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K5106 Marine Engineering Practice and Legislation

Types : Four(4) different types of construction 1: 3: 1: Fully-built up One piece(solid) 2: 4: Semi-built up Welded(modern design)

Fully-built up. Webs are shrunk on to journals and crankpins. Relatively large since shrinkfits require sufficient rigidity to withstand torque without slipping. Used in large marine diesel engines. 1. Repair in section easy-remove the parts separately. 2. Machining can be done before assembly-reduce time and better surface finished. 3. When slipping in way of shrinkfits, extend of damage reduced. 1. 2. 3. Large and massive. Lack of grain flow, hence fatigue strength is less. External lub. oil pipes required since drilling holes through shrinkfits is discouraged.




Semi-built up. Webs and crankpin manufactured as a single unit(cast and forged) Forged journals shrunk into webs. Most popular design for large engines. 1. 2. 3. 4. 5. 6. Shrinkfit used only in way of web and journal. Benefits of grain flow in way of web and crankpin. Webs smaller and thus lighter compared to fully-built type. Larger diameter pin/journal since one shrinkfit is required(bearing area to withstand loading increased-better lubrication). Less damage due to slipping. Less rigid relative to one piece type and thus can accept slight misalignment.



Solid-forged or one piece(monoblock/small engines).

K5106 Marine Engineering Practice and Legislation

A suitably sized steel billet is heated and worked down under steam hammer or hydraulic forging process. The end is first worked to form end coupling flange and journal. Next section worked will be two crankwebs and crankpin(in a form of block). Third section will be second journal followed by second block forged at correct angle to the first. Forging continued until finished. Colour of material carefully watched during forging. Journals and sides of webs finish-machined. Crankpin and inside of webs then machined. Holes and oil passages drilled. Inside passage of oil holes may be ground smooth-to reduce stress raisers. Fillet radius at ends of pins and journals ground for same reason. Crankpins and journals hardened if thin shell bearings are used. Used in medium speed(journal diameter up to 400 mm), high speed and small slow speed engines. 1. Increased fatigue strength due to continuous grain flow. 2. Shaft lighter and thus more crank throws in a single shaft. 3. No shrinkfits necessary. 1. 2. More rigid and thus less tolerant to misalignment. Difficulty in repairs(if one section cannot be repaired by grinding or metal-spraying, whole shaft renew).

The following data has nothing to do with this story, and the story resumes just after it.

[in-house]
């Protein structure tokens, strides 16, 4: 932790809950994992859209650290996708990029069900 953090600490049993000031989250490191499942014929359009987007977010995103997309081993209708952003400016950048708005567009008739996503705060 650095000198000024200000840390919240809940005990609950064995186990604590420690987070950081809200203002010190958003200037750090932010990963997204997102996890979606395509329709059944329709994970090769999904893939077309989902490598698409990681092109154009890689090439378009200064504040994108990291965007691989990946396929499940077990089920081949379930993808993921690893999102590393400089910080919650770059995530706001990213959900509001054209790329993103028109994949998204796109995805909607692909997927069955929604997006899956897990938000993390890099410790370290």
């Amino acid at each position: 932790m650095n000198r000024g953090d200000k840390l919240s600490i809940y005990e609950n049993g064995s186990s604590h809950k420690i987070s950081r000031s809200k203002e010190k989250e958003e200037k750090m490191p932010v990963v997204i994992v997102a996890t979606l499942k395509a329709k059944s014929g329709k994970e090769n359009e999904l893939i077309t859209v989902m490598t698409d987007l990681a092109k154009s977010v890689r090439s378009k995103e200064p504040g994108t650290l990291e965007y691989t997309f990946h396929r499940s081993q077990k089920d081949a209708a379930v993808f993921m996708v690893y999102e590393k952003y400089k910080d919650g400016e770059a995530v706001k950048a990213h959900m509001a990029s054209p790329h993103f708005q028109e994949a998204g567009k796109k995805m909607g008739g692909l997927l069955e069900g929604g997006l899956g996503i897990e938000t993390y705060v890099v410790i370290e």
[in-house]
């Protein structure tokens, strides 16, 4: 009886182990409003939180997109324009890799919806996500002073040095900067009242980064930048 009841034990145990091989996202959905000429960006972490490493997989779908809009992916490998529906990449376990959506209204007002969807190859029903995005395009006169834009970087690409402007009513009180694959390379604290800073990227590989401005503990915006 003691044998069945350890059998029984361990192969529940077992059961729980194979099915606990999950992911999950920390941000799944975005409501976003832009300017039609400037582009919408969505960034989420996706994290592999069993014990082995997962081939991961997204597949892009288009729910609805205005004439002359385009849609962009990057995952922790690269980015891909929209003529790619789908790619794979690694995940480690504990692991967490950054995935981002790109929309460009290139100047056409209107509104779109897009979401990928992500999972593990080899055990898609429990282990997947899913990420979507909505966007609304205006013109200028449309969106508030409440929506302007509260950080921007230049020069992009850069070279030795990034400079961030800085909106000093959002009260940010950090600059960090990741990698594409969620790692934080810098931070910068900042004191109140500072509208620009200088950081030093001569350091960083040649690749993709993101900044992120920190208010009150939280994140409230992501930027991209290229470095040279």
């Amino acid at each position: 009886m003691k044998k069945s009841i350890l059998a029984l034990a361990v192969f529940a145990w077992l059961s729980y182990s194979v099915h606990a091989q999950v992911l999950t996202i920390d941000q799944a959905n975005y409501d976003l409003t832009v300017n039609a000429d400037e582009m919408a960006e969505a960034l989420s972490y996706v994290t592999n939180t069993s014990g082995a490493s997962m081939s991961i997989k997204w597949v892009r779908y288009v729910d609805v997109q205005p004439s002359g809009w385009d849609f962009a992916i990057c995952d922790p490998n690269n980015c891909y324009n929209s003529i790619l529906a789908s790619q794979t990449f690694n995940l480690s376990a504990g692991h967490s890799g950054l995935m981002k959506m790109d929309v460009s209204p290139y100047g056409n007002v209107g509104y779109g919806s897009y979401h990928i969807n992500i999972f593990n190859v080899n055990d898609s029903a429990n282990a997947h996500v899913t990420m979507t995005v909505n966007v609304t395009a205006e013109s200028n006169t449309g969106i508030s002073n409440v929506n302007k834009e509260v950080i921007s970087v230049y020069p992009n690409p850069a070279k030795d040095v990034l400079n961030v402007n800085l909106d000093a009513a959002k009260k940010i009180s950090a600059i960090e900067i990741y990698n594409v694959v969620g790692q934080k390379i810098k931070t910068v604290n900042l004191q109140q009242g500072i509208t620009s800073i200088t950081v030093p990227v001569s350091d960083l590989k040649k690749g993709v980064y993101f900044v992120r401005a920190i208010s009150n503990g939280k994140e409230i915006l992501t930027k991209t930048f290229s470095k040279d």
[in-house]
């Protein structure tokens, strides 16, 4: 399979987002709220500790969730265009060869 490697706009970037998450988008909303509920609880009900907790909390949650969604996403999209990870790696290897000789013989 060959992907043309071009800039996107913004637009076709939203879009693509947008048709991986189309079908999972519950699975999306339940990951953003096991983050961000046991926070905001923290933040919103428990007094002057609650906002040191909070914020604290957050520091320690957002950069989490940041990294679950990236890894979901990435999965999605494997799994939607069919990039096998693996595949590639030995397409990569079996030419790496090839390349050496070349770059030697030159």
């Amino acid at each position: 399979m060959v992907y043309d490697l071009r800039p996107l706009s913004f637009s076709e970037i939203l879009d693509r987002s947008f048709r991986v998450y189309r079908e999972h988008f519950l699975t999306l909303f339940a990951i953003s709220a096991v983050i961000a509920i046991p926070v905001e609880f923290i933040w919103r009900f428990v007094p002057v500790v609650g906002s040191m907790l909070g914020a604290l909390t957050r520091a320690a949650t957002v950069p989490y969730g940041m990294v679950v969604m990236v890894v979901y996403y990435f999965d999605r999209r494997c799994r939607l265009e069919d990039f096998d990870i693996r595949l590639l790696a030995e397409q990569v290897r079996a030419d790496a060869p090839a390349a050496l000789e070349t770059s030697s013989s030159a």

Welded type. Latest design for large engines. Weld in middle of bearing journals(here crankshaft stresses is lowest). A narrow gap with low heat input, combined with submerged arc welding is most suitable. Two way of assembly adopted. One: welded 2 crank arms together through the pin to form a crank throw. Then weld these crank throw through the main journal. Two: Forged or cast complete crank throw and then weld them together. (crankarm-a half crank throw with a half main journal cast or forged integrally to its web). Fatigue strength of weld joints are superior to base material(tests conducted on full-sized specimens). If fatigue fracture already present, the growth per number of cycles is same(dynamic fracture test). Angular distortions of crankshaft very small and stresses built up during welding and partly relieved by heating caused insignificant changes in length. After welding, journal post-heated to ensure slow and even cooling. Outer surface of journal machined and welds of whole shaft stress relieved. Then shaft undergo non-destructive testing.

K5106 Marine Engineering Practice and Legislation

Ultrasonic testing on outside of journal and around the weld. Magnetic-particle inspection of weld and its surroundings. 1. Optimum economy in weight, space and cost due to the following : A : machining and other expensive processes reduced. B : smaller and lighter webs since no holes required as in shrunkfit method. C : less inertia leads to crankshafts with higher natural frequencies(important in slow speed engines). D : Thin arms or webs leads to longer journal bearing lengths resulting in lower specific bearing pressures. E : journal diameter can be larger(since no shrinkfits) and thus bearing pressure less. Approved by major classification societies.


2. Crankshaft material

For fully-built up and semi-built up type unalloyed carbon steel which has been normalized. Also low alloyed chrome molybdenum steel. For welded type crankshaft normalized low carbon manganese steel or hardened and tempered low alloy Cr/Mb steel. Material Analysis : carbon silicon manganese phosphorus sulphur 0.2% 0.32% 0.7% 0.01% 0.015%

Some design consideration(fillet radius)

K5106 Marine Engineering Practice and Legislation

1. 2. 3.

Fillet radius, R1 Fillet radius, R2 Fillet radius, R3

0.05D1 0.05D2 0.05D1(diameter of crankpin).

Cutter recess

* Fillet radius, R is unnecessarily largecuttered. Recess must be done to accommodate bolts. Cutter recess gives rise to high stress concentration. Can used recessed fillet

Recess fillet

Web edges to be well rounded off. If possible, avoid drilling holes for oil ways. Feed oil from crosshead and down to the bottom-end bearing through oil ways drilled

K5106 Marine Engineering Practice and Legislation

in connecting rod. If not, oil holes must be well rounded at lip With high surface finish. Shrinkage-fit(Instead of dowel pins) Dowel pins disadvantages : 1. The holes for dowel pins gives sharp edges(stress concentration). 2. Crack always occur around the holes. 3. Destroy the shrink fitting area(gripping part less) 4. The part cannot slip when slip dowel pin break.

Bore diameter, Db(smaller) Journal diameter Dj(larger) Db = Dj 1/660Dj * shrinkage allowance is 1/570 to 1/660 of journal diameter. Shrinkage allowance too big journal slack in web. Shrinkage allowance too small materials around web overstress and elastic limit reached(fracture)

Stresses in crankshaft

Crank at the top dead centre

K5106 Marine Engineering Practice and Legislation

Crank at the bottom dead centre Note : Stresses were reversed as crank moves from TDC to BDC. Loading reversed and change in magnitude. Hence parts are subjected to fatigue considering the crankweb only.




Reaction Support

Crank at 90 -

from TDC crank pins, webs and journals lie in the plane of neutral axis. Load on the piston 11% to 14% of load at TDC. Load on piston and journal reaction from twisting moment caused web to act as beam. Bearing reaction caused shear stress or twisting in way of journal and web.

NOTE : Crank web is subjected to tensile, compressive and shear stresses. Also torsional stress, brought about by shaft reaction or load being driven are additive to those already mentioned. CRANKSHAFT FAILURE

K5106 Marine Engineering Practice and Legislation